Many people believe that you are born with either good or bad running form, and that there is little that you can do to change it. We have all seen "natural runners," and envy their fluidity and grace. But by knowing a little bit about the physics of running and trying to adopt some of the common traits of all "good" runners, it is possible to improve on what you're stuck with.
Physics: Your body's center of gravity is in your midsection. Any force that is applied to the ground in front of this center gravity acts as a braking force to your forward movement. Picture a runner with an exagerated running stride. Every time he plants his heel forward of his body, he applies a braking force, slowing himself down. In addition, before he is able to apply force to the ground and move his body forward for the next stride, he must wait until his body has moved directly over his foot. If you look at the form of most good runners, you will see that their feet strike the ground directly beneath their body. Running with this shortened stride is also characterized by a "mid-foot" strike (not on the heel, not on the toes, but at about the ball of the foot) and a high cadence, or "quick feet."
Now, having said all of this, don't watch me run. My wife Sue says that rather than run, I "lumber." But she also says I've gotten much better. This is my "System Checklist" that I use to critique my running form as I run. I start with my head and work down my body.
Head: Neutral position, don't look or down. Try to think of centering your head on your shoulders. Face muscles are relaxed and loose. Try to feel your facing bouncing with each stride. Sunglasses and a hat always help.
Shoulders: Relaxed, loose, but not "hunched forward." Think of "running proud" with your shoulders back, but don't try to actually pull them back. This creates muscle tension and is a waste of energy. Any forward lean must be supported by your lower back, changes your center of gravity, and results in wasted energy.
Arms: Any excessive side to side motion, or swinging across your body is a waste of energy. Try to think of everything moving in a straight line and in one direction: forward. Keep your elbows in and bring your arms up in a straight motion. Hands should be relaxed and loosely cupped.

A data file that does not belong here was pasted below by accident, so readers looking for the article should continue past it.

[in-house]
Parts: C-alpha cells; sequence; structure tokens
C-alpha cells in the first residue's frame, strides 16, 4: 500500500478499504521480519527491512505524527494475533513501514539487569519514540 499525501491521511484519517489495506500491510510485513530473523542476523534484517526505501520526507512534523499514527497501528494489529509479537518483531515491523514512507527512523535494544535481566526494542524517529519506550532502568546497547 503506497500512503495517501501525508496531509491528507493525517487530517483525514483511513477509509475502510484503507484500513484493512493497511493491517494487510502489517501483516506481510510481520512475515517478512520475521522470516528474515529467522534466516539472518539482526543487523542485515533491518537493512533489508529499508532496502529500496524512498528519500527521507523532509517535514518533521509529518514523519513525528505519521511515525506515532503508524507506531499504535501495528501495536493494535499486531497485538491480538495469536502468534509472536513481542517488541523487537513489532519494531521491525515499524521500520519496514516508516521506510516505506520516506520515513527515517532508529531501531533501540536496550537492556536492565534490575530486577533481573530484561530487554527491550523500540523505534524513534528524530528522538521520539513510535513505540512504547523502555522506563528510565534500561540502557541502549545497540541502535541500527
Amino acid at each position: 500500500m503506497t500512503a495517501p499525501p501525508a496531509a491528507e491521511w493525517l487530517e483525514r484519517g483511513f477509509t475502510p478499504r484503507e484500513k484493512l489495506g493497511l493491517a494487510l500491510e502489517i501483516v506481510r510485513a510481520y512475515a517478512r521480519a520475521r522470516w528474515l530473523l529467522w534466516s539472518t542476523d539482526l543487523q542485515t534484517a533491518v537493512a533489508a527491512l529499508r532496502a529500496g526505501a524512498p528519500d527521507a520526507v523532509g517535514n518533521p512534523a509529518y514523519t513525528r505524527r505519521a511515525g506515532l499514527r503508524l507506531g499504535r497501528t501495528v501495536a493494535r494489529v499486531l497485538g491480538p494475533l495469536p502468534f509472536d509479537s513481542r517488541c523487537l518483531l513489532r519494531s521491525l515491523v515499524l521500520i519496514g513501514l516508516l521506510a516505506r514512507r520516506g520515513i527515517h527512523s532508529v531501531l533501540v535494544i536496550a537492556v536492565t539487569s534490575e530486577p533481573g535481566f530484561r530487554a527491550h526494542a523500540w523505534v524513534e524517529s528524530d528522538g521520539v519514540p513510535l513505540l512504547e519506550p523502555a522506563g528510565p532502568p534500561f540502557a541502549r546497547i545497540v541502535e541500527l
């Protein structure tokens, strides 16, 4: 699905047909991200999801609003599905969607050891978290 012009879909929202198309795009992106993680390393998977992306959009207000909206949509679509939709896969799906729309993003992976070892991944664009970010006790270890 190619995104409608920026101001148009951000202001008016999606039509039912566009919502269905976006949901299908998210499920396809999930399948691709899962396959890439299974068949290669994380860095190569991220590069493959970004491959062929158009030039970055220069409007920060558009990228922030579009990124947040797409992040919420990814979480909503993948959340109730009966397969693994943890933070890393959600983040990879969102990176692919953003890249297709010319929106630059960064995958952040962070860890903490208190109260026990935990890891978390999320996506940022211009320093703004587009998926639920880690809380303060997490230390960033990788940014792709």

Hips: Very important. This is the home of your center of gravity. Try to run with your hips forward. Pretend as if you have a rope tied around your waist and someone is pulling you forward with it.
Feet: I changed from a heel striker to a mid-foot striker and I'm convinced that this has kept me injury free. Try it if you want, but just beware. But regardless of how you plant your foot, you can try to plant it directly under your body and your center of gravity. Try running with a quick cadence of 88-90+. Simply count the number of times that your left foot strikes the ground in one minute. It will feel strange at first, but if you practice enough it will become second nature. Also, think "quick feet." Try to make as short as possible the time that your foot is on the ground. I've gone from 82 rpm at my IM pace to 90+. One of the most satisfactory compliments I've ever gotten in a race is when a spectator said "good cadence" to me at mile 25.5 at IM California. I spent a lot of time working on this and its nice to see it paid off.
Miscellaneous: Limit your vertical oscillation: run forward, not up and down. Try this trick: run with a hat and pull the brim down to just over you eyes, so that it takes up half of your vision. Run, look forward, and try to keep the brim of your hat steady on the horizon.
Count your cadence: just like counting your strokes in the pool, I have found that the act of counting my cadence on the run focuses my mind on my running form. Every 5 minutes or so I'll do my little system check above, and then count my cadence. It keeps me in the game and prevents my mind from wandering.
Not good runner, but I'm trying.